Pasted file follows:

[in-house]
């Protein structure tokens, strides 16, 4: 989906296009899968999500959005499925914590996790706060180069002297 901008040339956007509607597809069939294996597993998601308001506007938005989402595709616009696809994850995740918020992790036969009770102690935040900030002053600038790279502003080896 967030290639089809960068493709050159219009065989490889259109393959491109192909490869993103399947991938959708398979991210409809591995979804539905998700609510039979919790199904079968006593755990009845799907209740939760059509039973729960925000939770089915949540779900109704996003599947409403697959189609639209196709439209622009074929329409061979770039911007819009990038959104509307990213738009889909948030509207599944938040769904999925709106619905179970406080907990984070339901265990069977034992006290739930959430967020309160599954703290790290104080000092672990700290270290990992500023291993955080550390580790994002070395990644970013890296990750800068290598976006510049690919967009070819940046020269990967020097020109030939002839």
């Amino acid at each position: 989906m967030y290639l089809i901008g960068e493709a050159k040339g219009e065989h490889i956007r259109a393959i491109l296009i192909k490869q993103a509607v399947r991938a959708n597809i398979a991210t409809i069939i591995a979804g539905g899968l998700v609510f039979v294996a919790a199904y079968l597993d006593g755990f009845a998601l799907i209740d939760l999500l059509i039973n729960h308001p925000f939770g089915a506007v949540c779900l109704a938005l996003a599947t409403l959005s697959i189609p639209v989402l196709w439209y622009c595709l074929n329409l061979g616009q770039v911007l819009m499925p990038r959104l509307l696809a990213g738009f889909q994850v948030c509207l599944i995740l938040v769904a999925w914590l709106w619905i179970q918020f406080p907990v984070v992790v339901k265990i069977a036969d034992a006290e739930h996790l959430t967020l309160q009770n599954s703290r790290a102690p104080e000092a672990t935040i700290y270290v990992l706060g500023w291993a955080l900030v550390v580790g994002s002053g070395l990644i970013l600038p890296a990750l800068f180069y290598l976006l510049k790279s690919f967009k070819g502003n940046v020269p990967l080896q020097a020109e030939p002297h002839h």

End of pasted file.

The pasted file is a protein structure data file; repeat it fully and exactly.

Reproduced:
[in-house]
């Protein structure tokens, strides 16, 4: 989906296009899968999500959005499925914590996790706060180069002297 901008040339956007509607597809069939294996597993998601308001506007938005989402595709616009696809994850995740918020992790036969009770102690935040900030002053600038790279502003080896 967030290639089809960068493709050159219009065989490889259109393959491109192909490869993103399947991938959708398979991210409809591995979804539905998700609510039979919790199904079968006593755990009845799907209740939760059509039973729960925000939770089915949540779900109704996003599947409403697959189609639209196709439209622009074929329409061979770039911007819009990038959104509307990213738009889909948030509207599944938040769904999925709106619905179970406080907990984070339901265990069977034992006290739930959430967020309160599954703290790290104080000092672990700290270290990992500023291993955080550390580790994002070395990644970013890296990750800068290598976006510049690919967009070819940046020269990967020097020109030939002839």
């Amino acid at each position: 989906m967030y290639l089809i901008g960068e493709a050159k040339g219009e065989h490889i956007r259109a393959i491109l296009i192909k490869q993103a509607v399947r991938a959708n597809i398979a991210t409809i069939i591995a979804g539905g899968l998700v609510f039979v294996a919790a199904y079968l597993d006593g755990f009845a998601l799907i209740d939760l999500l059509i039973n729960h308001p925000f939770g089915a506007v949540c779900l109704a938005l996003a599947t409403l959005s697959i189609p639209v989402l196709w439209y622009c595709l074929n329409l061979g616009q770039v911007l819009m499925p990038r959104l509307l696809a990213g738009f889909q994850v948030c509207l599944i995740l938040v769904a999925w914590l709106w619905i179970q918020f406080p907990v984070v992790v339901k265990i069977a036969d034992a006290e739930h996790l959430t967020l309160q009770n599954s703290r790290a102690p104080e000092a672990t935040i700290y270290v990992l706060g500023w291993a955080l900030v550390v580790g994002s002053g070395l990644i970013l600038p890296a990750l800068f180069y290598l976006l510049k790279s690919f967009k070819g502003n940046v020269p990967l080896q020097a020109e030939p002297h002839h």